Gone are the days where a vegetarian, vegan of flexitarian’s only burger option was a mashed cylinder of peas, potato and carrot, or a chickpea patty that falls apart if you so much as look at it.
The new generation of meat substitutes aim to recreate a meaty burger experience, for those who want it, so you can cut down meat consumption without feeling like you’re missing out.
But do they really cut the mustard? We asked a panel of veggies, vegans and those looking to cut their meat consumption to blind taste a selection of branded and supermarket own-label vegan burgers.
Our top pick was a cheaper supermarket own-brand option, and two other affordable vegan burgers weren’t far behind, impressing our panel with their convincing texture and mouthwatering taste.
See which meat-free burger came out on top in our guide to the best vegan burgers.
Fake meat burgers – what are they?
Meat substitute burgers differ from traditional veggie burgers because they attempt to look, cook, smell and taste like meat.
This is done by using processed plant protein – mostly soya in the burgers we tested but also pea and wheat protein in some cases – and a combination of other additives and seasonings to give the burgers a meat-like experience.
One of the most common extras is beetroot juice, which is used to give the burgers a reddish hue that goes slightly brown when cooked.
Our consumer tasting panel rated how well each vegan burger imitated the real deal as well as how good they tasted. The very best on test were rated as ‘convincing’ by 71% of the panel, while the least convincing got the nod from just 34% of our tasters.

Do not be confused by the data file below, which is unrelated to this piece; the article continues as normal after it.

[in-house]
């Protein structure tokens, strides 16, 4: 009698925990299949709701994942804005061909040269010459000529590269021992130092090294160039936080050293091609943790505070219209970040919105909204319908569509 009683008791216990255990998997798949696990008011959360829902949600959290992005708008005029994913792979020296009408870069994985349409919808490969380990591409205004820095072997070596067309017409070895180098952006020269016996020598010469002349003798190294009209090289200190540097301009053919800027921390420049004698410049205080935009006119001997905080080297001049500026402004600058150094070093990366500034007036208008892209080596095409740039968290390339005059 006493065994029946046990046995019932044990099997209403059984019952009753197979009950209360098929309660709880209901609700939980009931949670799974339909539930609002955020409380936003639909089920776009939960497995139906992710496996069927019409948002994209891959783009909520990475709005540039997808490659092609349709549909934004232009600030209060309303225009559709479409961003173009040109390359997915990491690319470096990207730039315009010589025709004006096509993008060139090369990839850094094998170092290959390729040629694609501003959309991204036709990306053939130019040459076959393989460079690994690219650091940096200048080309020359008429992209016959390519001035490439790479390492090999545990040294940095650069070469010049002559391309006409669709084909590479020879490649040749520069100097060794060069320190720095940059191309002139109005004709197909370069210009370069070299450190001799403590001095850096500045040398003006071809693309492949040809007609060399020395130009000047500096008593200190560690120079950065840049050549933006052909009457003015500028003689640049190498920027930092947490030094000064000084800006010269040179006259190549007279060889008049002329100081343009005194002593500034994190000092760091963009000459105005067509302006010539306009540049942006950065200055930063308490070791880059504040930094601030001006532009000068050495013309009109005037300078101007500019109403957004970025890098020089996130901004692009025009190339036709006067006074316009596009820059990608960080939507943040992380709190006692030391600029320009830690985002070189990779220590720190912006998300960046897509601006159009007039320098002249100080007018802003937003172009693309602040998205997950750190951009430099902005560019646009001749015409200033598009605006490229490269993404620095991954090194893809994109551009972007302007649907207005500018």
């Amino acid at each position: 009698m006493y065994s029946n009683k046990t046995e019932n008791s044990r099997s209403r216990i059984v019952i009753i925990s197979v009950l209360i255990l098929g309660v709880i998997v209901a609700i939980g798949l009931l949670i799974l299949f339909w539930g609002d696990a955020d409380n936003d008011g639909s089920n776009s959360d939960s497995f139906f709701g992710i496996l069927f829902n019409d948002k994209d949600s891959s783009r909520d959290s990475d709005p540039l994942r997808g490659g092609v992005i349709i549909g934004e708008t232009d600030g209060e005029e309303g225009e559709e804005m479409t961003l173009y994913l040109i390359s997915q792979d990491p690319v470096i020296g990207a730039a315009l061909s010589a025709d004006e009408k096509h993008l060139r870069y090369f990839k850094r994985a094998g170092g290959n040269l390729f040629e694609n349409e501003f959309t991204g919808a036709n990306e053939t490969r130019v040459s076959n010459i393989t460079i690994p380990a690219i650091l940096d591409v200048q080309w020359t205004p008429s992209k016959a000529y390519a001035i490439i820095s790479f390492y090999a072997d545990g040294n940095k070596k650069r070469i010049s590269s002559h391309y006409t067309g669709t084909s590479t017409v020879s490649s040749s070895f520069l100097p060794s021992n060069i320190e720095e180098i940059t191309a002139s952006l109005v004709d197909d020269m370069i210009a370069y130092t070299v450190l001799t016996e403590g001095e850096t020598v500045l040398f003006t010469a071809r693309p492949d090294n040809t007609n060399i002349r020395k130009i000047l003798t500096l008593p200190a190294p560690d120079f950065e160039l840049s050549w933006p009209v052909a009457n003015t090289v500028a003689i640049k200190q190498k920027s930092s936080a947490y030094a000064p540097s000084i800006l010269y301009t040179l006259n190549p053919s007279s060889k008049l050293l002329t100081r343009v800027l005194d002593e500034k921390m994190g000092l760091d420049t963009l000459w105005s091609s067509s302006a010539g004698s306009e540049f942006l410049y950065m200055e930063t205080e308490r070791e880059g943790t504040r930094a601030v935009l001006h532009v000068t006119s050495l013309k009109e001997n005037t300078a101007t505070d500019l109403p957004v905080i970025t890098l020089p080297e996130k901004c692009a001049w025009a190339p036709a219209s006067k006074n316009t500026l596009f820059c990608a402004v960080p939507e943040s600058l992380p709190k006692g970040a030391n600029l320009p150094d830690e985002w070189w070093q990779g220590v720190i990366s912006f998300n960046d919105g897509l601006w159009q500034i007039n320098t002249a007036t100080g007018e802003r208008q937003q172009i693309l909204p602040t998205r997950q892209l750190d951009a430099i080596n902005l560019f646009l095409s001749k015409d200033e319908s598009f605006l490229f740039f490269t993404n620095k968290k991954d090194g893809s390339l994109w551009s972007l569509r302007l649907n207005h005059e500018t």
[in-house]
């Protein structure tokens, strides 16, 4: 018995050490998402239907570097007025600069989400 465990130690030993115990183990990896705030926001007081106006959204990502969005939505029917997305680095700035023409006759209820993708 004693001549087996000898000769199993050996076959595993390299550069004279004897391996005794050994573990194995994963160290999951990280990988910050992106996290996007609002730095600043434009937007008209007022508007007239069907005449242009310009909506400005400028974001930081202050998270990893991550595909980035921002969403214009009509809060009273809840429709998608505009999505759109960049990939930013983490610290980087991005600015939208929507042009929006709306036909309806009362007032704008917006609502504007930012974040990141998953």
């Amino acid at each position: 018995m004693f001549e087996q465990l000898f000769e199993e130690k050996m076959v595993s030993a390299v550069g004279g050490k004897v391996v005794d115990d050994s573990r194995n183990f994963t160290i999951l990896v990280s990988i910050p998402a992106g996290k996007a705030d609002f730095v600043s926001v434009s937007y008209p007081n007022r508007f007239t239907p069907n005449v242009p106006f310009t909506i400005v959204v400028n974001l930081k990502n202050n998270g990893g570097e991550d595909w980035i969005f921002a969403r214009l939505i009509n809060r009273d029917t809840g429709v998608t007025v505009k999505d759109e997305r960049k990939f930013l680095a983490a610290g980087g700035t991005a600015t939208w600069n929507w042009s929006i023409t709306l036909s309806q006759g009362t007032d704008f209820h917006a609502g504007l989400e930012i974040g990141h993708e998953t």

If you’re keen to branch out to meat-free burgers, it pays to know the best as prices really vary. The most expensive vegan burgers we tested were Beyond Meat’s burgers at £2.50 per pattie, while most supermarket options were less than £1 per burger. Find out which cheap ones impressed in our best vegan burgers guide.
Best vegan and veggie sausages – see our top picks
How we tested vegan burgers
The burgers were assessed by a large panel of consumers who regularly consume burgers.
The make-up of the panel broadly represents the demographic profile of adults in the UK, and included a mix of non-meat eaters and those looking to reduce their meat intake.
All the burgers were cooked according to the pack’s instructions ‘for best results’, or if no specific recommendation was supplied they were shallow fried to the pack’s instructions.
The panellists rated the taste, texture, aroma and appearance of each product, and told us what they liked and disliked about each one.
The taste test was blind, so the panellists didn’t know which brand they were trying. The order they sampled the burgers was fully rotated to avoid any bias.
Each panellist had a private booth so they couldn’t discuss what they were tasting or be influenced by others.
The overall score is based on:
- 50% flavour
- 20% appearance
- 15% texture
- 15% aroma.
Discover our other member-exclusive taste tests and top picks in our guide to the best food and drink.
Prices correct as of 20 July 2021.